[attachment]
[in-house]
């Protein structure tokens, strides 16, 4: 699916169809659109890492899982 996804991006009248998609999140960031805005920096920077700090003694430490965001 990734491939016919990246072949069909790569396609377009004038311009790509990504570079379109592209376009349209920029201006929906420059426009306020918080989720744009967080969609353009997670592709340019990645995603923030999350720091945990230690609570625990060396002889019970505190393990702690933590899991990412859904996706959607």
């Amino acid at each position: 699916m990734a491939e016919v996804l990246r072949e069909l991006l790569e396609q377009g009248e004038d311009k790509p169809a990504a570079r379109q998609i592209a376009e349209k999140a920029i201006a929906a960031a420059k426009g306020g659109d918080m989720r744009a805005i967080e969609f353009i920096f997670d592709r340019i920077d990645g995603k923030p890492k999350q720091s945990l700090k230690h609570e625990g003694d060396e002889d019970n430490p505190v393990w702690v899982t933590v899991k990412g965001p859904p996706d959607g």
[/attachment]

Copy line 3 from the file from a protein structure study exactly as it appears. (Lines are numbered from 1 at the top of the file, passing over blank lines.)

């Amino acid at each position: 699916m990734a491939e016919v996804l990246r072949e069909l991006l790569e396609q377009g009248e004038d311009k790509p169809a990504a570079r379109q998609i592209a376009e349209k999140a920029i201006a929906a960031a420059k426009g306020g659109d918080m989720r744009a805005i967080e969609f353009i920096f997670d592709r340019i920077d990645g995603k923030p890492k999350q720091s945990l700090k230690h609570e625990g003694d060396e002889d019970n430490p505190v393990w702690v899982t933590v899991k990412g965001p859904p996706d959607g």